Positive Psychology and Positive Emotions
By John Schinnerer, Ph.D. Founder of Guide To Self, Inc.
The evidence is mounting, evidence that positive emotions exist for a reason, evidence that evolution has selected positive emotions for specific reasons that help our species survive – reasons that help you in every area of your life.
Positive emotions include feelings such as awe, curiosity, gratitude, compassion, calm, love, joy, interest, passion and happiness.
Evidence is mounting to support the necessity of cultivating positive emotions for your success at work, in relationships and personally.
At the beginning of every session with a new client, I make a point of sharing a short, gut-bustingly funny video clip. One of my personal favorites is the popular Mother’s Day video by Barats and Bereta (www.BaratsAndBereta.com).
The reason for sharing a humorous video with new clients is three-fold.
First, the funny video unlocks any negative emotions the client may be holding onto such as anger, irritability, anxiety or sadness (Fredrickson, 2004, The Royal Society).
Second, those few, fleeting moments of laughter, mirth and smiling reduce depressive symptoms and improve your well-being and satisfaction with life (Sin & Lyubomirsky, Journal of Clinical Psychology: In Session, 2009).
Third, science has known for over a decade that chronic anger, anxiety and depression put you at an elevated risk for cardiovascular disease (Suls & Bunde, Psychological Bulletin, 2005). Most people go through life with the sympathetic branch of the ANS stuck in the ‘on’ position. The sympathetic branch is similar to the gas pedal in a car. Negative emotions (along with stress, exhaustion, and lack of exercise) activate the sympathetic nervous system which leads to increased heart rate, pulse and higher levels of cortisol into the blood stream. The sympathetic nervous system is responsible for the ‘fight, flight or freeze’ response.
On the flip side, positive emotions activate the parasympathetic branch of the autonomic nervous system (ANS) which acts like the brakes on a car. The parasympathetic nervous system (PNS) is in charge of calming the body, reducing heart rate and pulse, and bringing the body back to a resting state. The extent to which you can activate your PNS predicts your emotional and physical health. It is intimately related to how well you can self-regulate your own emotions.
Lower levels of PNS activity are related to higher levels of depression, anxiety, aggression, and hostility.
On the other side, higher levels of PNS activity are associated with better psychological flexibility, health and resiliency. Individuals with higher levels of PNS activity are related to more resiliency to stress as well as greater mental health in children in the face of chronic conflict between parents at home.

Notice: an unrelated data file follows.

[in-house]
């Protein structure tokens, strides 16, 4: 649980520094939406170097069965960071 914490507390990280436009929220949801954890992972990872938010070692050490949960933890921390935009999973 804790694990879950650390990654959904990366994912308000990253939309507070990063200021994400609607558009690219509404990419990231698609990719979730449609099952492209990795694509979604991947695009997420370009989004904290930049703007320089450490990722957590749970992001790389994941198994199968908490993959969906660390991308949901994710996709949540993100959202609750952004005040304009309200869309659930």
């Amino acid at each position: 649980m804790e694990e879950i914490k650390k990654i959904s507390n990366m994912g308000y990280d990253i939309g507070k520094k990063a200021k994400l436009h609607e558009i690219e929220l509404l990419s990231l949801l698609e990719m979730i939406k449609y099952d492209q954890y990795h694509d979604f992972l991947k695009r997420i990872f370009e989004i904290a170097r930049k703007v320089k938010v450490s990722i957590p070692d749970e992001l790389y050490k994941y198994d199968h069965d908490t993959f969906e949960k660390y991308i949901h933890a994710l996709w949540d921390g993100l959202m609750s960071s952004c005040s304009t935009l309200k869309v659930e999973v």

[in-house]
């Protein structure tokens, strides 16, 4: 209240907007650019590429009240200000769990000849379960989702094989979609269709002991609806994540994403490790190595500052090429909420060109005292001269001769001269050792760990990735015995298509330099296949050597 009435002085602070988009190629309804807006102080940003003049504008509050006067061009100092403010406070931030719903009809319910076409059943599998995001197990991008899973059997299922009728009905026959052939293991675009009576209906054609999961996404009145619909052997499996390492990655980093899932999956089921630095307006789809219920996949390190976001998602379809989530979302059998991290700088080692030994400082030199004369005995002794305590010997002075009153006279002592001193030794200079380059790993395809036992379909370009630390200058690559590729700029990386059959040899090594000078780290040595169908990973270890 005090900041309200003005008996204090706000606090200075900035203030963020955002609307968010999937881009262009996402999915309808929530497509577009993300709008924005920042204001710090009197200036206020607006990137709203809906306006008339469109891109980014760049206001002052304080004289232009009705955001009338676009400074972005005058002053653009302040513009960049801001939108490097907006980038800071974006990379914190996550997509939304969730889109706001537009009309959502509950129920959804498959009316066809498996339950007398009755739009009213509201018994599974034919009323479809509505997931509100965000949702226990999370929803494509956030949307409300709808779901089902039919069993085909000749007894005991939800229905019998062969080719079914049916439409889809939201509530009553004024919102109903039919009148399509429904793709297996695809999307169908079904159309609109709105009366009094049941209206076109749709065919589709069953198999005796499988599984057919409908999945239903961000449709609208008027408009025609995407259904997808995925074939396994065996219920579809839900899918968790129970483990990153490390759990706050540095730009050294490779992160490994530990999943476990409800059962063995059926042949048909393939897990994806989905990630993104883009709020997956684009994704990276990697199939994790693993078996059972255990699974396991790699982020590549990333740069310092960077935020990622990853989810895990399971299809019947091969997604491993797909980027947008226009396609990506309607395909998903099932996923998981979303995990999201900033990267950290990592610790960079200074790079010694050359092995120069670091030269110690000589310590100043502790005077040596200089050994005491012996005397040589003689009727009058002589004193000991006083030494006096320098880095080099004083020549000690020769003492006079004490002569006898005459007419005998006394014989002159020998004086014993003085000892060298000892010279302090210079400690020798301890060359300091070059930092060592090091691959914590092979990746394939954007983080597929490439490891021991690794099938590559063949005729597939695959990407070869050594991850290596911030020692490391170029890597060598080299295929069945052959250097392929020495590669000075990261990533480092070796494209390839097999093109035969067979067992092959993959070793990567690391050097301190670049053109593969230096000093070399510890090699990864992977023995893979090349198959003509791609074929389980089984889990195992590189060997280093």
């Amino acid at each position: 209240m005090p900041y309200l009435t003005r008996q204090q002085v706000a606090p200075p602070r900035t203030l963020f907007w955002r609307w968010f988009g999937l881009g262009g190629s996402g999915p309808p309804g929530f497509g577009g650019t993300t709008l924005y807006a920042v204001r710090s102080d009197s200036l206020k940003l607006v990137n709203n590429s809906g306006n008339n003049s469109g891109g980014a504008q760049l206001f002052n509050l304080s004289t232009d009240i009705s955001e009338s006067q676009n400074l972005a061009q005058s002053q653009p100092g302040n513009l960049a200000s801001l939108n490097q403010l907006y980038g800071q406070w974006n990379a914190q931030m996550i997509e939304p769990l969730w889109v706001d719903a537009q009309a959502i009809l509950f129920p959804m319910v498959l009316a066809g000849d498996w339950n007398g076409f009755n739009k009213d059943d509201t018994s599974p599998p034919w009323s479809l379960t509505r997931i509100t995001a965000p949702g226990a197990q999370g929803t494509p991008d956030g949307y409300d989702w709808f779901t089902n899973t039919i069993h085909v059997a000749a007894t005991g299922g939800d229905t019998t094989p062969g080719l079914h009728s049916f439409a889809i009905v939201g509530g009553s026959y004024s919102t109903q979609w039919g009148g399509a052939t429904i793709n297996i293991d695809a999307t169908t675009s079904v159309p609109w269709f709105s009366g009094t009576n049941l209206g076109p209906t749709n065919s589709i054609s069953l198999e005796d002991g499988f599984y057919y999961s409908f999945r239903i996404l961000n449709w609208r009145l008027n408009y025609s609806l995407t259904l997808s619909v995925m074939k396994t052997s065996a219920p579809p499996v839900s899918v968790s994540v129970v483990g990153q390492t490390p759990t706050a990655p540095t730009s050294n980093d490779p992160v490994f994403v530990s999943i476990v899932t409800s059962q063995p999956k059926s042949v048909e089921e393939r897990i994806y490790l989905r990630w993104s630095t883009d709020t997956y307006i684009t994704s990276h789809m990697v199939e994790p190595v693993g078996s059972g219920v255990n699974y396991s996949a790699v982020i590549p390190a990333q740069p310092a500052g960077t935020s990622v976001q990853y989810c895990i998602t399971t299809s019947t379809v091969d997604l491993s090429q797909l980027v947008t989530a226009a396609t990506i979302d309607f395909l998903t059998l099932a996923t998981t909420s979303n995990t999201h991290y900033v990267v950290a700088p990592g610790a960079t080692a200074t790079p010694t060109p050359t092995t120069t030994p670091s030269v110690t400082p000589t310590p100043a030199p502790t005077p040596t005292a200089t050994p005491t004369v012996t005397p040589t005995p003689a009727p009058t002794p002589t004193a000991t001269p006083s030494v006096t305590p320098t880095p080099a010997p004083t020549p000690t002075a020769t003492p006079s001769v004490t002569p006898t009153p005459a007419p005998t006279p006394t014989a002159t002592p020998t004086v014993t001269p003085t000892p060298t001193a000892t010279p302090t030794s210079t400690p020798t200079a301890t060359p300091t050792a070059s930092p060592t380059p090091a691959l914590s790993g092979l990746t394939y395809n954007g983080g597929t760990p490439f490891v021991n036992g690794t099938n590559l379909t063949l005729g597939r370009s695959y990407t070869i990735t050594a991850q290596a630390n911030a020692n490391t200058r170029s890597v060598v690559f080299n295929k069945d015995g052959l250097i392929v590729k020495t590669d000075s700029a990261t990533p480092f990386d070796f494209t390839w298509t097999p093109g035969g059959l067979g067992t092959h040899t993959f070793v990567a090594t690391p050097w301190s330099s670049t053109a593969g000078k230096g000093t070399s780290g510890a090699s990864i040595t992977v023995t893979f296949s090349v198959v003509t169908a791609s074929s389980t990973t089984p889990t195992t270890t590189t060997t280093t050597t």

Importantly, the frequency with which you experience positive emotions is related to a more active PNS. Individuals who were shown humorous video clips demonstrated faster heart rate recover after experiencing intense negative emotions (Fredrickson & Levenson, 1998).
In addition, simply asking people to think about a time when they felt grateful activated the PNS.
Other ways to ‘turn on’ the PNS include exercise, laughter, mindfulness, massage, yoga, walking your dog and taking fish oil.
The success I’ve experienced with clients in my private practice is directly related to how well I can make them laugh. With laughter comes opportunity…
opportunity to unlock stale old anger,
opportunity to teach critical new skills,
opportunity to think outside the box, and
opportunity to transform life for the better.
How do you proceed from here?
Begin to become more aware of the percentage of time you spend in a positive emotional state as compared to a negative state. This simple realization, this basic level of awareness will begin to produce massive tectonic shifts in your life. And you will reap enormous benefits on a number of levels…physical, relational, professional and emotional.
To happier times,
John Schinnerer, Ph.D.
About the Author
John Schinnerer, Ph.D. is revolutionizing the way in which people make sense of the mind, behavior and emotion. In December of 2011, he was one of three experts to consult with Pixar on a feature-length movie in which the main characters are emotions. Much of his time is spent in private practice teaching clients the latest ways to turn down the volume on negative emotions such as anger, anxiety and stress as well as ways to cultivate a more positive mind. He has developed a unique coaching methodology which combines the best aspects of entertainment, humor, positive psychology and emotional management techniques. His offices are in Danville, California. He graduated from U.C. Berkeley with a Ph.D. in educational psychology. He has been an executive, speaker and coach for over 14 years. He hosted over 200 episodes of Guide To Self Radio, a daily prime time radio show, in the SF Bay Area. He wrote the award-winning book, Guide To Self: The Beginner’s Guide To Managing Emotion and Thought, which is available at Amazon.com. His blog, Shrunken Mind, was recognized as one of the top 3 in positive psychology on the web (drjohnblog.guidetoself.com ). His new video blog teaches people the latest ways to manage anger using positive psychology. (WebAngerManagement.com).